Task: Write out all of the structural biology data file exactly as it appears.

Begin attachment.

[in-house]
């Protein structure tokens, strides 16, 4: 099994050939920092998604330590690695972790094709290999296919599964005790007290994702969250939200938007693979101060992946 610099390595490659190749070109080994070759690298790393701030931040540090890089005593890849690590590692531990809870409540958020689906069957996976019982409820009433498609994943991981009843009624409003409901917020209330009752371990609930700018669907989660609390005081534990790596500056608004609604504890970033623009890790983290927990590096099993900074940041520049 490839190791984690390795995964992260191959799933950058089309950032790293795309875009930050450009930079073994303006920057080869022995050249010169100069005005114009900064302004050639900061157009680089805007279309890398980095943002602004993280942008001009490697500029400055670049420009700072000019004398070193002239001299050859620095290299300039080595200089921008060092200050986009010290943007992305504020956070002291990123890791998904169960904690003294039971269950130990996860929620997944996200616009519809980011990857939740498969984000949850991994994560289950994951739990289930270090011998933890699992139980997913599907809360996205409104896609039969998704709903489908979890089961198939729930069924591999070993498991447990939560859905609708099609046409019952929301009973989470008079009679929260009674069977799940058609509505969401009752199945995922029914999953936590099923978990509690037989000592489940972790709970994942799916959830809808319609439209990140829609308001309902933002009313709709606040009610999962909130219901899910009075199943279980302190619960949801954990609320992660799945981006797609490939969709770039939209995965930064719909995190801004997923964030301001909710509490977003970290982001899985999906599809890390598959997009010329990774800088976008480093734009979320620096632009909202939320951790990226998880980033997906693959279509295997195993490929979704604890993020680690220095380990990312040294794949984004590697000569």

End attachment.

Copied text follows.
[in-house]
């Protein structure tokens, strides 16, 4: 099994050939920092998604330590690695972790094709290999296919599964005790007290994702969250939200938007693979101060992946 610099390595490659190749070109080994070759690298790393701030931040540090890089005593890849690590590692531990809870409540958020689906069957996976019982409820009433498609994943991981009843009624409003409901917020209330009752371990609930700018669907989660609390005081534990790596500056608004609604504890970033623009890790983290927990590096099993900074940041520049 490839190791984690390795995964992260191959799933950058089309950032790293795309875009930050450009930079073994303006920057080869022995050249010169100069005005114009900064302004050639900061157009680089805007279309890398980095943002602004993280942008001009490697500029400055670049420009700072000019004398070193002239001299050859620095290299300039080595200089921008060092200050986009010290943007992305504020956070002291990123890791998904169960904690003294039971269950130990996860929620997944996200616009519809980011990857939740498969984000949850991994994560289950994951739990289930270090011998933890699992139980997913599907809360996205409104896609039969998704709903489908979890089961198939729930069924591999070993498991447990939560859905609708099609046409019952929301009973989470008079009679929260009674069977799940058609509505969401009752199945995922029914999953936590099923978990509690037989000592489940972790709970994942799916959830809808319609439209990140829609308001309902933002009313709709606040009610999962909130219901899910009075199943279980302190619960949801954990609320992660799945981006797609490939969709770039939209995965930064719909995190801004997923964030301001909710509490977003970290982001899985999906599809890390598959997009010329990774800088976008480093734009979320620096632009909202939320951790990226998880980033997906693959279509295997195993490929979704604890993020680690220095380990990312040294794949984004590697000569």